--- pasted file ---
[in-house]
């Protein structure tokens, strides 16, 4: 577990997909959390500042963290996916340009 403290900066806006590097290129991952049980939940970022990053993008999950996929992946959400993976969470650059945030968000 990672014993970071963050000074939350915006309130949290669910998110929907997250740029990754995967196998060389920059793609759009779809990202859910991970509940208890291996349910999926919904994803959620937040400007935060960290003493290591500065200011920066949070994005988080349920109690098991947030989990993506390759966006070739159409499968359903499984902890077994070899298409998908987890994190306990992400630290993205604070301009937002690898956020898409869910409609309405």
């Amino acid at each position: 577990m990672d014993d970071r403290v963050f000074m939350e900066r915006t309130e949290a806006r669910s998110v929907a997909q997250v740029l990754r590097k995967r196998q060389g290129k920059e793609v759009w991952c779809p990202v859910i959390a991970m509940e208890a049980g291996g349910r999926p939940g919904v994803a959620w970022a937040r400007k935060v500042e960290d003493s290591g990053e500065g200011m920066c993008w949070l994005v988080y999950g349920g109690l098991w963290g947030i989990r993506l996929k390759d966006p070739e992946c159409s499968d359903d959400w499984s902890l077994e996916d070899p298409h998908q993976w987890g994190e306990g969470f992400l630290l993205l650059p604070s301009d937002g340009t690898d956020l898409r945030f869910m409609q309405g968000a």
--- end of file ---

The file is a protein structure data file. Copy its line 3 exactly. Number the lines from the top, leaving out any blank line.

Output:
């Amino acid at each position: 577990m990672d014993d970071r403290v963050f000074m939350e900066r915006t309130e949290a806006r669910s998110v929907a997909q997250v740029l990754r590097k995967r196998q060389g290129k920059e793609v759009w991952c779809p990202v859910i959390a991970m509940e208890a049980g291996g349910r999926p939940g919904v994803a959620w970022a937040r400007k935060v500042e960290d003493s290591g990053e500065g200011m920066c993008w949070l994005v988080y999950g349920g109690l098991w963290g947030i989990r993506l996929k390759d966006p070739e992946c159409s499968d359903d959400w499984s902890l077994e996916d070899p298409h998908q993976w987890g994190e306990g969470f992400l630290l993205l650059p604070s301009d937002g340009t690898d956020l898409r945030f869910m409609q309405g968000a």